By applying existing standard network monitoring solutions and strategies to email platforms, administrators can gain better insight into the performance of cloud email servers. This will help keep communications online and running smoothly.

Find the full article on GovTech Leaders.

The SolarWinds trademarks, service marks, and logos are the exclusive property of SolarWinds Worldwide, LLC or its affiliates. All other trademarks are the property of their respective owners.

Level 14

Thanks for the article!

Call me skeptical and jaded, but after thirty years in the I.T. sector I have begun to wonder about certain motives for specific changes.

Sometimes change comes to reduce cost / enhance profit.  Sometimes it's the logical result of reactions to security risks or events.  But sometimes, especially when change apparently brings reduced reliability and increased risk, I begin suspecting third-parties influencing decision makers to select options that only benefit the third-party.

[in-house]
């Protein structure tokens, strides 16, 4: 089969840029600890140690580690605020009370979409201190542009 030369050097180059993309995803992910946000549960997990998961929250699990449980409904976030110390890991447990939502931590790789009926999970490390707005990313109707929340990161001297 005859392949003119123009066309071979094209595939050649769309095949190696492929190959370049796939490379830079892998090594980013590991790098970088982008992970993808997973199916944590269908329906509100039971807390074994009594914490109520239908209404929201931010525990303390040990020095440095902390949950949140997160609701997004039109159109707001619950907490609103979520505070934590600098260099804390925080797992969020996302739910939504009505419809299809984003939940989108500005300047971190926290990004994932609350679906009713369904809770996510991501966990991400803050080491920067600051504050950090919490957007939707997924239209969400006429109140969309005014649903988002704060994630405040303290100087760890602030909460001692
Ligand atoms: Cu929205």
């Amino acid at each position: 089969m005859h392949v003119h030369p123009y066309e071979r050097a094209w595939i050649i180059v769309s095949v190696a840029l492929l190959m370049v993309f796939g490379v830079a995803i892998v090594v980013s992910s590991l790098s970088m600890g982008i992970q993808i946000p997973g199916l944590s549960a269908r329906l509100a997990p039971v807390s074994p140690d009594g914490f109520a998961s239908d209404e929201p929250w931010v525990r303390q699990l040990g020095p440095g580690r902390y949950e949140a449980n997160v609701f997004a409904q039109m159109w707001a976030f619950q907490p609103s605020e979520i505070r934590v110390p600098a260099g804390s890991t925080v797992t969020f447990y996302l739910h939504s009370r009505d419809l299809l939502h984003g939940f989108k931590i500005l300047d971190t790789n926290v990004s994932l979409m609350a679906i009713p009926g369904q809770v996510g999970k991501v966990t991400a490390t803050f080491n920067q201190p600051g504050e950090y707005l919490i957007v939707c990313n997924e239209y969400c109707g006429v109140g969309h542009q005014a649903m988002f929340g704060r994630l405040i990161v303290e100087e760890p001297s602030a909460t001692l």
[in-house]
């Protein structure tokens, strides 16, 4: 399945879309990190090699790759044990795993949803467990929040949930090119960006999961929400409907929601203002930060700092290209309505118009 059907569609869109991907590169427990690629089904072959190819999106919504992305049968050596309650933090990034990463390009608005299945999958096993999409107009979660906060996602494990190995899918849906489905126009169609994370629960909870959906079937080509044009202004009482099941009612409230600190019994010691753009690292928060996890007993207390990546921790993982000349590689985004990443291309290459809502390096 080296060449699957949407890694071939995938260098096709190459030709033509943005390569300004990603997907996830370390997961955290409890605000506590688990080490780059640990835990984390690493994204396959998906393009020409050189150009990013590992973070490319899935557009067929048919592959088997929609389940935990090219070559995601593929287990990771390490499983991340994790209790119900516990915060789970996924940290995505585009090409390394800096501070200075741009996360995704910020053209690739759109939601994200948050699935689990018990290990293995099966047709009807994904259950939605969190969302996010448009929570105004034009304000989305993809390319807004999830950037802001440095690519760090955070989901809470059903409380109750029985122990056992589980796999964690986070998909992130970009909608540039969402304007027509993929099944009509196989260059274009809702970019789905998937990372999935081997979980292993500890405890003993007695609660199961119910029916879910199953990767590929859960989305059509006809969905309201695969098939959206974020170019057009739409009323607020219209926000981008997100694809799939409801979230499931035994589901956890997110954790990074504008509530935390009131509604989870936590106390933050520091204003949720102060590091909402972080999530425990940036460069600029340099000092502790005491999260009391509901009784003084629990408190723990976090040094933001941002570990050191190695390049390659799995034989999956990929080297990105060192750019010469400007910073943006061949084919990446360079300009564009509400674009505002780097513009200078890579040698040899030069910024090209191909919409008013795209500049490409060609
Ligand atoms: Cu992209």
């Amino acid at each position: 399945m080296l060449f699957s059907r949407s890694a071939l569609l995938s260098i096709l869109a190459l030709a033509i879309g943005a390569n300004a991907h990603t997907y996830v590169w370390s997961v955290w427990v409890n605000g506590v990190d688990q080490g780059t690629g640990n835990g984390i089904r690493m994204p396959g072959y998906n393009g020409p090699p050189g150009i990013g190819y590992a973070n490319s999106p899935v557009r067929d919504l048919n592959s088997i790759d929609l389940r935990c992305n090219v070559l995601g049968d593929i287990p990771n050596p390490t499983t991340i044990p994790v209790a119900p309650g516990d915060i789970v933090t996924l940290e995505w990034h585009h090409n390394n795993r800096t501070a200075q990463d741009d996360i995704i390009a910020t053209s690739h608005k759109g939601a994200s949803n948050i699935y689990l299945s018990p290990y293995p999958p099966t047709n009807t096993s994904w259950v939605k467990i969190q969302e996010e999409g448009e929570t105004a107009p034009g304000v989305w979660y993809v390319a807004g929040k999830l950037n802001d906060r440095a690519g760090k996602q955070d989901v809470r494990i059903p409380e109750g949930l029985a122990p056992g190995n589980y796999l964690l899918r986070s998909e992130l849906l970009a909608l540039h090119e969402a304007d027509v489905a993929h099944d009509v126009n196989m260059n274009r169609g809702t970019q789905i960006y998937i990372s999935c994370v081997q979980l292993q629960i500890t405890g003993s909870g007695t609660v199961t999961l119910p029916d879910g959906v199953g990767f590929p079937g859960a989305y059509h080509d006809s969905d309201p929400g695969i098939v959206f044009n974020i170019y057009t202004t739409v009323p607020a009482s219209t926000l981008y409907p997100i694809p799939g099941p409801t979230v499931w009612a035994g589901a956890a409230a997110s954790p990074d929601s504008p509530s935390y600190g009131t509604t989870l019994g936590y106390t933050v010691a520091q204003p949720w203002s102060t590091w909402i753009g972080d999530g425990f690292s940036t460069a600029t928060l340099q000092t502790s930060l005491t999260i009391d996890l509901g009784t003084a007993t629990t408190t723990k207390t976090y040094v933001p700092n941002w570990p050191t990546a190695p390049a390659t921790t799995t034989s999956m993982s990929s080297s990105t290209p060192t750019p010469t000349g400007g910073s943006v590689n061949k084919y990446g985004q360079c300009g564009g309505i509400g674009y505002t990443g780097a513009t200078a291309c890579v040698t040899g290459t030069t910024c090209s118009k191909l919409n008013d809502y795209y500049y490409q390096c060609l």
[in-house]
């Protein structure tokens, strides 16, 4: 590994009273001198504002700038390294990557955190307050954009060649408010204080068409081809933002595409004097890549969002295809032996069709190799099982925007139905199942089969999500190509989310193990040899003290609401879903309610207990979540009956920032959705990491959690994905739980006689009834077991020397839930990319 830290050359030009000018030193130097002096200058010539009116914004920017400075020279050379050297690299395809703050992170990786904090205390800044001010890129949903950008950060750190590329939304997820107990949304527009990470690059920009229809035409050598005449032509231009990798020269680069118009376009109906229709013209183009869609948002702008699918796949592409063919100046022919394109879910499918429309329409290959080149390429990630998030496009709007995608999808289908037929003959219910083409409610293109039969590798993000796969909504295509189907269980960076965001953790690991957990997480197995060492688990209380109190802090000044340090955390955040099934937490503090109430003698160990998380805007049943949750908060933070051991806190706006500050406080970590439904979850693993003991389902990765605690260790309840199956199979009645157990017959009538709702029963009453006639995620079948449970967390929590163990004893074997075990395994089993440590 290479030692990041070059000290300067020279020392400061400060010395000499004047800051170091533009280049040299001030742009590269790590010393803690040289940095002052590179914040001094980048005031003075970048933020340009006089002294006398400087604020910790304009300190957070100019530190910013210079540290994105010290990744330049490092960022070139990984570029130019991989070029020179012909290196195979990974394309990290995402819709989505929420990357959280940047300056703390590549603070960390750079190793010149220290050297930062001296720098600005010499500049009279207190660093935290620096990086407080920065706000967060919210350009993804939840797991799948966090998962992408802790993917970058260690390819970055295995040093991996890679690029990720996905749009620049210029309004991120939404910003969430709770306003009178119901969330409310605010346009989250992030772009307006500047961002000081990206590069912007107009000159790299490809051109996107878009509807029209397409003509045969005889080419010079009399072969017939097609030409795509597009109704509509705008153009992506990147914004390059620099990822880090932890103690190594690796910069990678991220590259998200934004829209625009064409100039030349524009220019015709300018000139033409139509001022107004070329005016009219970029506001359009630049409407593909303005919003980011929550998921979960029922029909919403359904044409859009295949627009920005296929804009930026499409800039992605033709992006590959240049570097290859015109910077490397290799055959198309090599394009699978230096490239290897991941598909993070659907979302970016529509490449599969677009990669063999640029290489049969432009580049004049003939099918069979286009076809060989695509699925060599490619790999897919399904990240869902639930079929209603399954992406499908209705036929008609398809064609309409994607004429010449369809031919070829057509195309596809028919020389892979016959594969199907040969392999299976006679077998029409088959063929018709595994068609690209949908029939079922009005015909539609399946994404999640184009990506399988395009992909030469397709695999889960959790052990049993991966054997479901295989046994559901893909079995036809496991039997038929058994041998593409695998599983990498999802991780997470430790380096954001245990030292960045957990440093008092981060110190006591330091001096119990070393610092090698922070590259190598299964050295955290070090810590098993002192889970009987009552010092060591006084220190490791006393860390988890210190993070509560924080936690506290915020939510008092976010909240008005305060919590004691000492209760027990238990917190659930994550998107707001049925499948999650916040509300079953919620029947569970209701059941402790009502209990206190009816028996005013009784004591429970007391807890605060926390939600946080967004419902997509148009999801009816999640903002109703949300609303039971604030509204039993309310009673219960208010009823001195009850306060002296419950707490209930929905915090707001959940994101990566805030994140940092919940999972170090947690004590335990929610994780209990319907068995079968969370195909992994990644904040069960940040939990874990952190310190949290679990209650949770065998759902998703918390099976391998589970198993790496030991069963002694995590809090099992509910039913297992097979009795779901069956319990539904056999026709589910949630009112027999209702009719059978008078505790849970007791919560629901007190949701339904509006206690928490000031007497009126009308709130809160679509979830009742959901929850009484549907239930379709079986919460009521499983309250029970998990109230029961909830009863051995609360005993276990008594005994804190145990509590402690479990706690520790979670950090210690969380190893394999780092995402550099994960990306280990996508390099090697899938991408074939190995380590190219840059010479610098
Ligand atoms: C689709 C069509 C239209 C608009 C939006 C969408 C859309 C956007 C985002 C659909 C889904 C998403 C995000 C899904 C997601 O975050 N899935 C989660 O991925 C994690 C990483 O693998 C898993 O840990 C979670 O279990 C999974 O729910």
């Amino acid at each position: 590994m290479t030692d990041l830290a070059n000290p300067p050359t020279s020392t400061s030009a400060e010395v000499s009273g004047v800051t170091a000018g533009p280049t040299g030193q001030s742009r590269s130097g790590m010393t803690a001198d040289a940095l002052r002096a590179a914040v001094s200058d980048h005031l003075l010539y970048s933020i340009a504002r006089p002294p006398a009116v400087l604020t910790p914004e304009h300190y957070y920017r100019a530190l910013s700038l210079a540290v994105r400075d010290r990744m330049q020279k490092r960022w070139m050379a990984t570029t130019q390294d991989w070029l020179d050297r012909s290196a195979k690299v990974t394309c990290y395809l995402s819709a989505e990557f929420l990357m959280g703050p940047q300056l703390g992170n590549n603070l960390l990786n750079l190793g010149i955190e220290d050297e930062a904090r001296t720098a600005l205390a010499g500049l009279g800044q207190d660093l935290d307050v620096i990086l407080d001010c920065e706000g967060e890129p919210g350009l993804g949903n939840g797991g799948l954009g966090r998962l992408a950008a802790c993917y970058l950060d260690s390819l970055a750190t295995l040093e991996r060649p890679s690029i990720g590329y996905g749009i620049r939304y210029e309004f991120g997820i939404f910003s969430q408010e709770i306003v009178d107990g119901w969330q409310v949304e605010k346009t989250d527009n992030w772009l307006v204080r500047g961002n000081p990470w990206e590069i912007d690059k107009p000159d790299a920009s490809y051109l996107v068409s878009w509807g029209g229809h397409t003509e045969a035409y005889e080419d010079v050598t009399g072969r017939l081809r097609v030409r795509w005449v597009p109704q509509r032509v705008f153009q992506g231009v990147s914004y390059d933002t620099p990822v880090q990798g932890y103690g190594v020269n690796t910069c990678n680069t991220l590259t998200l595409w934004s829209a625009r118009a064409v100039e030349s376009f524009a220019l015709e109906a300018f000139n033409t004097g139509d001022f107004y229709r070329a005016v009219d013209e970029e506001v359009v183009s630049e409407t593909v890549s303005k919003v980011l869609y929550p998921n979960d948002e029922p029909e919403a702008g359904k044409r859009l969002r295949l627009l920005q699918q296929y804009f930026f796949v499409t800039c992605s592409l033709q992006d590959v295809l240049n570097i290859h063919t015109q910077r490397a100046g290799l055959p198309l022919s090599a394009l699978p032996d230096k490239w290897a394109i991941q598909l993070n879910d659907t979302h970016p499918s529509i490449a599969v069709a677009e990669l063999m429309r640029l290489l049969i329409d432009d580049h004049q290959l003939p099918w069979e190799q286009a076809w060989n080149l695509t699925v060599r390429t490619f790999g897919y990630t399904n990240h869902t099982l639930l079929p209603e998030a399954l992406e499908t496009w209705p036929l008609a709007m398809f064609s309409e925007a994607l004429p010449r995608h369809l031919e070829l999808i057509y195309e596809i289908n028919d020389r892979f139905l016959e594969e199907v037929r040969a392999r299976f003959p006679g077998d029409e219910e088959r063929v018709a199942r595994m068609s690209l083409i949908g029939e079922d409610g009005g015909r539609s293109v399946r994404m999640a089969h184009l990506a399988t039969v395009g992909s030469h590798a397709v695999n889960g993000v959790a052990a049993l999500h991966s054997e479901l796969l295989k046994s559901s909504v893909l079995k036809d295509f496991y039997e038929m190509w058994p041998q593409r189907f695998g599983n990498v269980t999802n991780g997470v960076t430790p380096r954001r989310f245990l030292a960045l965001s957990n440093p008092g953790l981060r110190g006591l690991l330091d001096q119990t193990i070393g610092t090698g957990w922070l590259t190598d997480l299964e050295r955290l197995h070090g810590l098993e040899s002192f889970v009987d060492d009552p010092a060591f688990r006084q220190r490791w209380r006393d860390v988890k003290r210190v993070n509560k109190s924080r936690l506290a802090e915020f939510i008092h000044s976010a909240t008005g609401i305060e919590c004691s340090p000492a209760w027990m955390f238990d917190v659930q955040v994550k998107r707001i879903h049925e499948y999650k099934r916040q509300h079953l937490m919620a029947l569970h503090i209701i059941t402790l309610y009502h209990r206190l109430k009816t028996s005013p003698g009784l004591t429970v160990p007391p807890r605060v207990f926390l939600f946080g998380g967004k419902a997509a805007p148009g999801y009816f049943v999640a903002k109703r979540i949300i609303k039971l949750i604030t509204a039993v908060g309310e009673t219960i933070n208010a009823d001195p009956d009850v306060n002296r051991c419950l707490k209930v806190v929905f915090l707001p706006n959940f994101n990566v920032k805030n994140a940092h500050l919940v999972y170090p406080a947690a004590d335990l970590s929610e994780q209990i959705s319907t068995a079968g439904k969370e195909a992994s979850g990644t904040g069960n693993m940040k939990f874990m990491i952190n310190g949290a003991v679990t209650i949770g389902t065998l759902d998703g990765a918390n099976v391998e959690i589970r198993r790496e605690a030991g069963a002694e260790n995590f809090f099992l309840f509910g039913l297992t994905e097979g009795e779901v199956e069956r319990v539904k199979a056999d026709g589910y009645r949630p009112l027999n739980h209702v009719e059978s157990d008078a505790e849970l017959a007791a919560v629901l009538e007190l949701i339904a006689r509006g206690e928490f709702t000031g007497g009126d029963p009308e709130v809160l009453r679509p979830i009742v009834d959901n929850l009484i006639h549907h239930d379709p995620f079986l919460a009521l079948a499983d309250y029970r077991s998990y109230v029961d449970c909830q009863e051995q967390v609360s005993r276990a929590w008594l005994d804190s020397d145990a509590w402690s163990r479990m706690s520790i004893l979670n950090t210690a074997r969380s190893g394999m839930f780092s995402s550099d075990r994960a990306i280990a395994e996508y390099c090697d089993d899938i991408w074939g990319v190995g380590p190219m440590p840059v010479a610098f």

When I read "Cloud First policy mandates the need to prioritize cloud-based options in all purchasing decision", I started wondering about what "cloud first" means.  Apparently it can mean:

  • "Discard historically reliable and secure and well-known in-house solutions in favor of jumping on a new band wagon."  And the band wagon has great potential for less reliability and even greater risk.
  • "Bring more data to areas outside your control, to places you don't own/manage, where it may be accessed without your knowledge.  Where it might be compromised, read, stolen, or adjusted without your awareness."

If you wanted to create a future environment where some hypothetical person or group or A.I. (e.g.: SkyNet) could place AI's or other less-than-wonderful entities in control of information (no matter for good or bad purposes, no matter for better profit or not), you'd start putting all your data where it can be all be reached easily.  And you'd put it in an environment that cannot be controlled/managed/secured as well as you may have historically done within your own data centers.